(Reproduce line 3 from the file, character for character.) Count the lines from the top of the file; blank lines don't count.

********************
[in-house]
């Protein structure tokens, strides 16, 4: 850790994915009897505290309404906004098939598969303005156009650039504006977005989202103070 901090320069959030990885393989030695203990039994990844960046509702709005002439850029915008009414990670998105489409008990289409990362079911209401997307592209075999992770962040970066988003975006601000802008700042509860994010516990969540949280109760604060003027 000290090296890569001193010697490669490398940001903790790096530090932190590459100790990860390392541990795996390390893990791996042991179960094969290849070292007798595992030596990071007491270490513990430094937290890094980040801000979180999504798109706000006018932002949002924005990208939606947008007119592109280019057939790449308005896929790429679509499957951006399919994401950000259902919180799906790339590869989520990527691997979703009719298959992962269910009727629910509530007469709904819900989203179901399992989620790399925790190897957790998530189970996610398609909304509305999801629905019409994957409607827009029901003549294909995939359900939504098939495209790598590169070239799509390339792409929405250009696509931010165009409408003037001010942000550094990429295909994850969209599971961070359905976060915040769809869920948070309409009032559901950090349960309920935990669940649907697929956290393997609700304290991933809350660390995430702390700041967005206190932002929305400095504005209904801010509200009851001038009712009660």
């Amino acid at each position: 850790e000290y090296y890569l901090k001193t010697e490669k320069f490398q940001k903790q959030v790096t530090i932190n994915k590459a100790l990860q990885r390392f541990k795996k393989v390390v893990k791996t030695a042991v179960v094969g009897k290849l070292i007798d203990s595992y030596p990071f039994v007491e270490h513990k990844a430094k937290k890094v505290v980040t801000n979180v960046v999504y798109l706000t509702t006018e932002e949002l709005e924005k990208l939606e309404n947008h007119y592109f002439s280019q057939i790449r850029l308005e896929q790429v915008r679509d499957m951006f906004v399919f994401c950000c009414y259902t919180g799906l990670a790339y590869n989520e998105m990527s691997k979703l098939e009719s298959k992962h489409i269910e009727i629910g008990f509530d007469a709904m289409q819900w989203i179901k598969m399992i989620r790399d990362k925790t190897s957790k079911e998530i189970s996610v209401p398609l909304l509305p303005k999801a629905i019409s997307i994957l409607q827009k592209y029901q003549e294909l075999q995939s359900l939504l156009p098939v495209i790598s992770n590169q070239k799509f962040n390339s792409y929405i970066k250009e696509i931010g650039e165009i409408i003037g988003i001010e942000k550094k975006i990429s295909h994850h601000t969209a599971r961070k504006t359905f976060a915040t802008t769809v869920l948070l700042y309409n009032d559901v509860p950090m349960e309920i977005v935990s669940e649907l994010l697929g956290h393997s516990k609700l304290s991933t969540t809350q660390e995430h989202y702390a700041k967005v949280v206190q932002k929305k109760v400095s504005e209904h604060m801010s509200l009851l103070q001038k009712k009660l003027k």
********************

């Amino acid at each position: 850790e000290y090296y890569l901090k001193t010697e490669k320069f490398q940001k903790q959030v790096t530090i932190n994915k590459a100790l990860q990885r390392f541990k795996k393989v390390v893990k791996t030695a042991v179960v094969g009897k290849l070292i007798d203990s595992y030596p990071f039994v007491e270490h513990k990844a430094k937290k890094v505290v980040t801000n979180v960046v999504y798109l706000t509702t006018e932002e949002l709005e924005k990208l939606e309404n947008h007119y592109f002439s280019q057939i790449r850029l308005e896929q790429v915008r679509d499957m951006f906004v399919f994401c950000c009414y259902t919180g799906l990670a790339y590869n989520e998105m990527s691997k979703l098939e009719s298959k992962h489409i269910e009727i629910g008990f509530d007469a709904m289409q819900w989203i179901k598969m399992i989620r790399d990362k925790t190897s957790k079911e998530i189970s996610v209401p398609l909304l509305p303005k999801a629905i019409s997307i994957l409607q827009k592209y029901q003549e294909l075999q995939s359900l939504l156009p098939v495209i790598s992770n590169q070239k799509f962040n390339s792409y929405i970066k250009e696509i931010g650039e165009i409408i003037g988003i001010e942000k550094k975006i990429s295909h994850h601000t969209a599971r961070k504006t359905f976060a915040t802008t769809v869920l948070l700042y309409n009032d559901v509860p950090m349960e309920i977005v935990s669940e649907l994010l697929g956290h393997s516990k609700l304290s991933t969540t809350q660390e995430h989202y702390a700041k967005v949280v206190q932002k929305k109760v400095s504005e209904h604060m801010s509200l009851l103070q001038k009712k009660l003027k």